“Apparently he knew how to take his shots,” Ava said softly. “He shot to kill. Not to randomly shoot into a crowd.” She paused, remembering seeing the shooter aim at the backs of a group of women. “I told you that at one point I thought he was going to do exactly that, but he stopped. He seemed to have something important to do right at that moment.”
“He may have been looking for the bathroom to end it. I’d like to see the statistics on why shooters do that in bathrooms; it seems to happen a lot. It’s like they don’t want any witnesses to their final act. Which is odd, considering they’ve just done the most publicly destructive act possible. I guess shooting others is glorious; shooting yourself still needs to be hidden away.”
“Wish they were available for interviews,” she said, twisting her mouth.
Shaver snorted. “Answers would be nice. Instead we’ll have to pick apart every minute of his last few days and see what we can find.”
“Ava? You okay?” Zander Wells asked behind her.
She turned in her chair, knowing her FBI colleague’s voice instantly. “Zander, what are you doing here?” She performed quick introductions. The men were shaking hands when Zander said, “The FBI is now involved. One of the murdered victims was under our surveillance because he’s the brother-in-law of a suspected international jewelry fence who’s vanished.”
“Suspected?” asked Shaver.
Zander met his gaze and gave a half smile. One brow lifted slightly.
Ava knew Zander had been loaned to Jewelry and Gem Theft. She’d been on vacation for nearly two weeks, using the time to get a jump start on the kitchen remodel of the home she and Mason had purchased two months ago. She hadn’t realized how out of touch with her office she’d felt until she saw Zander in his subdued suit and tie.
“Think he was our shooter’s target?” Ava asked. “Which victim was he?”
“Dick Olsen. He was the second death. He was shot in front of the movie theater.”
Ava nodded. “More people were shot after that. If that man was the target, why shoot so many more?”
“You’re reading my mind,” said Zander. “But I don’t like the coincidence. The bureau was closing in on this fence a month ago when he disappeared with three million dollars’ worth of gems. The brother-in-law and he were close. It was a good lead, but now it’s suddenly been snuffed out.”
“Definitely something to look at as we analyze the shooter,” Shaver added.
“That’s why I’m here,” Zander said with a casual smile, and he headed toward the incident commander.
Ava bit her lip. It was easy to underestimate Zander Wells. Nearly everyone did upon first meeting the low-key agent, but she’d noticed the sergeant was reserving judgment. Smart man. Zander’s talents became crystal-clear after one briefing. He had the memory of a supercomputer and the spry brain of a hacker.
Mason claimed the agent had a thing for her, but Ava didn’t see it. Zander was a good friend. Nothing more.
Suddenly she was exhausted. The sugary scone and caffeine hit were making her gut churn in a sour way.
Shaver was staring at her.
She blinked. “I’m sorry, what’d you ask me?”
How much longer will this take?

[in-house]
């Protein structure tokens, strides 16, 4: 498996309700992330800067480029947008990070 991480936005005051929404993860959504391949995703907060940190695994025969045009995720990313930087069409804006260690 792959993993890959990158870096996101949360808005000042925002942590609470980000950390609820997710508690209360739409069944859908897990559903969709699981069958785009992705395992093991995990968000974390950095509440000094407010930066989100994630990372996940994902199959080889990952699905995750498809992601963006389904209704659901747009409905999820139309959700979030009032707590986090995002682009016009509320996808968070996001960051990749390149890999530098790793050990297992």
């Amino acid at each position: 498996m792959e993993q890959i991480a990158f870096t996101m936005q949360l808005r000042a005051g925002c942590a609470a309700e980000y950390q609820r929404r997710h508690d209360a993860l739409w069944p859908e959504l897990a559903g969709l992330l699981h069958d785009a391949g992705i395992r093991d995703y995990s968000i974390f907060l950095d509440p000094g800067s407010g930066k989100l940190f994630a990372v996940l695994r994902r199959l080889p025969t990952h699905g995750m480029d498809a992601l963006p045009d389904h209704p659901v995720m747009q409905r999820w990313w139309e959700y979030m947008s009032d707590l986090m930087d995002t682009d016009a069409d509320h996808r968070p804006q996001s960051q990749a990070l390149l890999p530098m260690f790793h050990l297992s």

“I attend the yoga class three times a week,” stated Walter Borrego.
Mason lifted a brow at the man sitting across from him in the coffee shop. “You must like it.”
“I do. It’s easy on my joints, and I can do as little or as much of the positions as I’m capable of. My flexibility has improved drastically in the last year.” Walter had a bit of an Einstein aura. His white hair was rather wild and his eyebrows continued the theme. “I stay in the back of the class.” He leaned forward and whispered, “It gives the best view.”
Mason bit his cheek. “So you have several motivations to attend classes.”
Walter nodded conspiratorially. “Several,” he said solemnly.
Mason scratched at his temple and studied his notes. So what if the guy likes checking out the women in his class? “You’d stopped in the bathroom after class and were in one of the stalls when you heard some noise outside, correct?”
“Yes. My first thought was fireworks. Even though the Fourth was long ago. Gunfire didn’t even enter my thoughts.”
“Until someone fired a gun in the restroom.”
The bushy hair waved as Walter nodded. “The sound was deafening. I knew that wasn’t fireworks.”
“What did you see when you first went in?”
“There was one guy at the urinals when I went in. He had a youngster with him. The boy was playing in the water at the sink and singing at the top of his lungs as I walked by.”
Mason slid a rough sketch of the layout of the bathroom across the table. Four sinks were directly to the right of the door as a person entered. Past them on the same wall were four urinals. Four stalls faced the sinks from the opposite wall and another four stalls, sinks, and urinals mirrored the pattern behind the first row of stalls. He didn’t like that second area. Anyone in the first area was blind to who or what was in the second. “Remember where you were?”
Walter put a stiff finger on the first stall and added, “The father was at the urinal closest to the wall.”
“Did you see anyone else? Hear anyone else?”
He grimaced. “My hearing’s not the best. I mainly heard the boy.” He lifted a finger near the hearing aid Mason had spotted at the beginning of the interview. “And once he’d shot the gun inside, my ears were ringing like crazy. But I had the impression there were others in there . . . back around in this area.” He pointed at the second set of stalls. “I can’t say I heard anything specifically.”